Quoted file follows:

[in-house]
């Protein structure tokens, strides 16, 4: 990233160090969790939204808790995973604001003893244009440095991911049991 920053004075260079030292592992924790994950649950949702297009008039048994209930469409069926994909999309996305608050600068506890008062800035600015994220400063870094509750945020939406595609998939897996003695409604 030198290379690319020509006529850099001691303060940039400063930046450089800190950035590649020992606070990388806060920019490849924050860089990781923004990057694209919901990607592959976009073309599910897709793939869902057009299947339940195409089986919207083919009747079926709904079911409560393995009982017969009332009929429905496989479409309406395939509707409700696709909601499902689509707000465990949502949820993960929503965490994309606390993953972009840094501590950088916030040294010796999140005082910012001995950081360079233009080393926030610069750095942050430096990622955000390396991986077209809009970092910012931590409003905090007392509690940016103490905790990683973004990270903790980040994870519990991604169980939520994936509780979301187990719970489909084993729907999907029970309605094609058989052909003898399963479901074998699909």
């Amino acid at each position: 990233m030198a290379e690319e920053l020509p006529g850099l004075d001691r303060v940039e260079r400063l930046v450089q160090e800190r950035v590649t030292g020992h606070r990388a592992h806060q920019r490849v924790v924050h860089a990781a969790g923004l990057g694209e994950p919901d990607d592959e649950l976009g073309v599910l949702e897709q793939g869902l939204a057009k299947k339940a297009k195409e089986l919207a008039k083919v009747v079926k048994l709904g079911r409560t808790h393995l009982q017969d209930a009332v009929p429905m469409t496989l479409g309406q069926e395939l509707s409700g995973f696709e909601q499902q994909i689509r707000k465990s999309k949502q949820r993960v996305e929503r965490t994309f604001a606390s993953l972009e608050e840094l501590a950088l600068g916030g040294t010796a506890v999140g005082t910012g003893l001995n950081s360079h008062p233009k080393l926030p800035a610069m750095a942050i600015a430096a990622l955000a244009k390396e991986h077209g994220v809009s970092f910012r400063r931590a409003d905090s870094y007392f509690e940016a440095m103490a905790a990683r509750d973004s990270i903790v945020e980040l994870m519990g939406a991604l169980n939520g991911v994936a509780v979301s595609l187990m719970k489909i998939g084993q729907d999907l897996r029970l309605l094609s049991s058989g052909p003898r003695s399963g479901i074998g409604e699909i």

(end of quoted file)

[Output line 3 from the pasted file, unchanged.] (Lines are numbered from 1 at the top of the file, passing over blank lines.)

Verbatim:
């Amino acid at each position: 990233m030198a290379e690319e920053l020509p006529g850099l004075d001691r303060v940039e260079r400063l930046v450089q160090e800190r950035v590649t030292g020992h606070r990388a592992h806060q920019r490849v924790v924050h860089a990781a969790g923004l990057g694209e994950p919901d990607d592959e649950l976009g073309v599910l949702e897709q793939g869902l939204a057009k299947k339940a297009k195409e089986l919207a008039k083919v009747v079926k048994l709904g079911r409560t808790h393995l009982q017969d209930a009332v009929p429905m469409t496989l479409g309406q069926e395939l509707s409700g995973f696709e909601q499902q994909i689509r707000k465990s999309k949502q949820r993960v996305e929503r965490t994309f604001a606390s993953l972009e608050e840094l501590a950088l600068g916030g040294t010796a506890v999140g005082t910012g003893l001995n950081s360079h008062p233009k080393l926030p800035a610069m750095a942050i600015a430096a990622l955000a244009k390396e991986h077209g994220v809009s970092f910012r400063r931590a409003d905090s870094y007392f509690e940016a440095m103490a905790a990683r509750d973004s990270i903790v945020e980040l994870m519990g939406a991604l169980n939520g991911v994936a509780v979301s595609l187990m719970k489909i998939g084993q729907d999907l897996r029970l309605l094609s049991s058989g052909p003898r003695s399963g479901i074998g409604e699909i």